NEW BRUNSWICK, NJ - Gov. Chris Christie has appointed Boraie Redevelopment realtor Ramon Alayon to the board of the city’s housing authority, a position which hasn’t been filled in years.
The move was announced late Wednesday afternoon by the lame duck governor, a day after his final State of the State Address and less than a week before Christie is set to leave office.
That same day, resignation letters for high-level Christie-appointed officials were sent out by the transition team of NJ Gov.-elect Phil Murphy.
The eight-member board governs the New Brunswick Housing and Redevelopment Authority, which oversees the city’s public housing and serves as the gatekeeper for redevelopment projects.
Alayon was one of dozens of appointees announced on Jan. 10, with several others also hailing from Middlesex County. Alayon couldn’t be immediately reached for comment.
Under state law, Alayon will be on the board until he resigns or if he’s forced out by the Department of Community Affairs, a state government agency which oversees all of New Jersey’s municipalities.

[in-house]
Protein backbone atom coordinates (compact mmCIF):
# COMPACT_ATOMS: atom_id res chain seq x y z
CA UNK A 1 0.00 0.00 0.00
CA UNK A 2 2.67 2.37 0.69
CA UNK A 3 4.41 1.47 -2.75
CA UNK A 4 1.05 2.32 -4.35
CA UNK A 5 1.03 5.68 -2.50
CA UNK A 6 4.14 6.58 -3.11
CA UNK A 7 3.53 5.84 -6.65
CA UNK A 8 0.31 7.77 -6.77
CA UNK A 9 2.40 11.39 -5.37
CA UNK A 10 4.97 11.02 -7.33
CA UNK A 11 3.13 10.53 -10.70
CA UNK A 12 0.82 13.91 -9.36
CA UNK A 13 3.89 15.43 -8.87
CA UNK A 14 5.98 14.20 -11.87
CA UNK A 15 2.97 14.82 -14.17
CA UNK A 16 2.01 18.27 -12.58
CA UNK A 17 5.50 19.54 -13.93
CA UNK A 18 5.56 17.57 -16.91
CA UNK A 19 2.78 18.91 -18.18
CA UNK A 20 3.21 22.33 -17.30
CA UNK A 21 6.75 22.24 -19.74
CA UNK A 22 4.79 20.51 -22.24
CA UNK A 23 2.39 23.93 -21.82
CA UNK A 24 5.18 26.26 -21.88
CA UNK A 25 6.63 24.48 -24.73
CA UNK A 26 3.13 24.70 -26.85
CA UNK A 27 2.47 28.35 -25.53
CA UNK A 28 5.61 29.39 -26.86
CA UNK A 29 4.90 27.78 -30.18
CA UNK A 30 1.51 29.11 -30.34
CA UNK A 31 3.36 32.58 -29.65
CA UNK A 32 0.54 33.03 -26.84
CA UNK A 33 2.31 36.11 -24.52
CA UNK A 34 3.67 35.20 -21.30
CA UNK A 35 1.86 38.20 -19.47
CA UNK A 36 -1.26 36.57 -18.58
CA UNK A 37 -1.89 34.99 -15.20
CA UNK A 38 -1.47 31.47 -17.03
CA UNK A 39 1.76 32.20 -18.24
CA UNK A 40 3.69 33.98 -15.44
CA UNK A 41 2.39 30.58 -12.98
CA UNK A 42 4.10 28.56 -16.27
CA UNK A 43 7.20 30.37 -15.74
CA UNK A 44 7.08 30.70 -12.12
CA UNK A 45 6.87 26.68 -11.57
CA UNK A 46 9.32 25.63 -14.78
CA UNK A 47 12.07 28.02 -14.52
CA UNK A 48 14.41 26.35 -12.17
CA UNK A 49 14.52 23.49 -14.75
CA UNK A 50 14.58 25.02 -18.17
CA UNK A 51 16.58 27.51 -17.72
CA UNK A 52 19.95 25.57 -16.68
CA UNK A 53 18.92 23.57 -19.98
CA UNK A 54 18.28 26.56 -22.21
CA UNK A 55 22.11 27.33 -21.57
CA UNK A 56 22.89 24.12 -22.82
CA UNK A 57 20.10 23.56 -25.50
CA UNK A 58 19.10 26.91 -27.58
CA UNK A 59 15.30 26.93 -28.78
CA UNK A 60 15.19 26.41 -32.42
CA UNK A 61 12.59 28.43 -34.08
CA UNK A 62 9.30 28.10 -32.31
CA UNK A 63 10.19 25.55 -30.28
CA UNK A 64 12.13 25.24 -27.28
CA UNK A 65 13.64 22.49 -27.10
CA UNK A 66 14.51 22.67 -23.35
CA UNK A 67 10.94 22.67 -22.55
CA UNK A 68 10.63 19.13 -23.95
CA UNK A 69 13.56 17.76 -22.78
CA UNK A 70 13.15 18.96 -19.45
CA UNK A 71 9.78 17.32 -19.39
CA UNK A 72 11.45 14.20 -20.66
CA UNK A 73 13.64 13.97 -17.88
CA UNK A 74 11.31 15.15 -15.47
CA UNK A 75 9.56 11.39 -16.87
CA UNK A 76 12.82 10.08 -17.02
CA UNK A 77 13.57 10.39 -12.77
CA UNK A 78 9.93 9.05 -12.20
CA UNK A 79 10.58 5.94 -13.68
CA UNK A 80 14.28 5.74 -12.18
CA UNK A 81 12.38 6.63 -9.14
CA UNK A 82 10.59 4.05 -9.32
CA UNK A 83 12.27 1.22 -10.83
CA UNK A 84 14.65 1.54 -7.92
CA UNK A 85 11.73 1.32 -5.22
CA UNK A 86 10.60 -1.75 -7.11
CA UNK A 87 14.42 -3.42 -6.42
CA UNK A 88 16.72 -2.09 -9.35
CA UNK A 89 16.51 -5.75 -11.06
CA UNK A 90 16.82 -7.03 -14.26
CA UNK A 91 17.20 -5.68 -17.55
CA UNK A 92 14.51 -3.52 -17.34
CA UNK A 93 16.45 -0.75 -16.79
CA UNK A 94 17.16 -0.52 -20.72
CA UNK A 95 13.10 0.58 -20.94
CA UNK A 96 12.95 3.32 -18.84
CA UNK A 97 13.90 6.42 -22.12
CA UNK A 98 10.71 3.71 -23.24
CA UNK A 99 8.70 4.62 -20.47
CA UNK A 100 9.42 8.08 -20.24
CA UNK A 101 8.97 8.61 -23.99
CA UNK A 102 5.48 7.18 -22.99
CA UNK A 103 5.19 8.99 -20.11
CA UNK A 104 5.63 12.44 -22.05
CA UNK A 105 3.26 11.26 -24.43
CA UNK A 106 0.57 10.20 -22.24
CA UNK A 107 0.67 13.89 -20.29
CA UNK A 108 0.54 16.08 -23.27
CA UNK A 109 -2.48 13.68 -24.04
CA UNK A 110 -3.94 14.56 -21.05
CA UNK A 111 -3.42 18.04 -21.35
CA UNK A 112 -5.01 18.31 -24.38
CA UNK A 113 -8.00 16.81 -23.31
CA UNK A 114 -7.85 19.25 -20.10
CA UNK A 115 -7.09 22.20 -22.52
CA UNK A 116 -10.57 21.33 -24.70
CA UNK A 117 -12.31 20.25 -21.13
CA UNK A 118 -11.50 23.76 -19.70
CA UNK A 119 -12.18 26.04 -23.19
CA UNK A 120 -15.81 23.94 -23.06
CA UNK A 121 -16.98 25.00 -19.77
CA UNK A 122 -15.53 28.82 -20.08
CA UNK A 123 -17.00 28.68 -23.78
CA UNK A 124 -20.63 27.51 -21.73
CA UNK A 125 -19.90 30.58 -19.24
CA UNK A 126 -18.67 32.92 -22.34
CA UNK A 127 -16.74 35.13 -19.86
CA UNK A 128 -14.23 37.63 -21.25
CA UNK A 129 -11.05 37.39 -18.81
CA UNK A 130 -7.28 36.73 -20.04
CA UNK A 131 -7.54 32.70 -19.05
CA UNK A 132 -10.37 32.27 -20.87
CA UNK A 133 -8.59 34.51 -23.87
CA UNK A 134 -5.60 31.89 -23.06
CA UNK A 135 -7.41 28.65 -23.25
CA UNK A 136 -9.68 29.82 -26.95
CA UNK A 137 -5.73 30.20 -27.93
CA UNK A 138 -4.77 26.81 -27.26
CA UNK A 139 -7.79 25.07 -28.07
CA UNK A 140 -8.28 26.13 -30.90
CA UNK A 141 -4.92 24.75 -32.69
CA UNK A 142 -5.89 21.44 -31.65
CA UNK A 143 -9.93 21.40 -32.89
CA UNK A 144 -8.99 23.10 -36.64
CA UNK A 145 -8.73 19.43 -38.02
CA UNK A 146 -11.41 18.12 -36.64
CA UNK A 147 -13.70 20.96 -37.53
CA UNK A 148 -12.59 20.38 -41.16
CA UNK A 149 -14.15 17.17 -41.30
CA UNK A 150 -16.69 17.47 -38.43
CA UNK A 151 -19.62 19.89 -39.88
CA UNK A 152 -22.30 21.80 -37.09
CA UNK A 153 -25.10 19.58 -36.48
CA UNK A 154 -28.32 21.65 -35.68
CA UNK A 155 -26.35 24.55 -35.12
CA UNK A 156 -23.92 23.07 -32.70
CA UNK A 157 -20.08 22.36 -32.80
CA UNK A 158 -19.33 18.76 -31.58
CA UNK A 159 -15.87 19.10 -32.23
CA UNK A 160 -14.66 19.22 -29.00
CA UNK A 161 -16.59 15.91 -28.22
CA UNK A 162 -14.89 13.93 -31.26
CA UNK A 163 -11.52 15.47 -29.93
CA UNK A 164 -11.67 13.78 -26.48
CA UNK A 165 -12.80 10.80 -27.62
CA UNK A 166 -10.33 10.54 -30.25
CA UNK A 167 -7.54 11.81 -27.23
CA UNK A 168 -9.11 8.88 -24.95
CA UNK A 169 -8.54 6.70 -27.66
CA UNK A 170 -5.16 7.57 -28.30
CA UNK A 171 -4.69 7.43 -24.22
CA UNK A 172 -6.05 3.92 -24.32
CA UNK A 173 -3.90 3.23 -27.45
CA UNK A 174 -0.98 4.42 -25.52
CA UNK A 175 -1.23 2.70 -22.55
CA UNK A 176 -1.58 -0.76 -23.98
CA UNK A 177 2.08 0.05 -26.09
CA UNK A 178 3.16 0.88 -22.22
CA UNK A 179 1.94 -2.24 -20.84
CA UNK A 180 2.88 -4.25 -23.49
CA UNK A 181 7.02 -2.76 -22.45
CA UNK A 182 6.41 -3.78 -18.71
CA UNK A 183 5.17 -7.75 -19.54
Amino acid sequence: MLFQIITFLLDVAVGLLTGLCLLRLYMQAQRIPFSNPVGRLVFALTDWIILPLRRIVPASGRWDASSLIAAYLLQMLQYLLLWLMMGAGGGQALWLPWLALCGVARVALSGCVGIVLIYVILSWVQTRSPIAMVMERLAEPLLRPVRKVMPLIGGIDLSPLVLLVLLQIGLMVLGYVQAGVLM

The housing authority has fallen under controversy in recent months. A federal audit released in September 2017 described the housing authority as a “troubled housing authority agency” by the US Department of Housing and Urban Development, which divvies out public housing grants across the country.
HUD, in the audit, said that the housing authority improperly spent up to $1 million, and that the authority should turn over paperwork showing the purchases were justified, or give the feds their money back.
Following the audit, Mayor James Cahill said he was confident any actions of the housing authority would be found to have been appropriate.
There may have been a "technical violation related to the timely expenditure of funds," Cahill said, given the time sensitive nature of installing an emergency generator following Superstorm Sandy, as well as "management fees" from the demolition of Hoffman Pavilion Senior Housing facility, and subsequent environmental remediation at the site.
But Cahill assured that “the issues raised in this audit have already been addressed by the Housing Authority in its Corrective Action Plan adopted” in 2017.
In the following month, dozens of residents and community activists packed into the board’s November meeting, where they lamented on housing woes they’ve put up with for several years, all the while grilling board members over their dissatisfaction.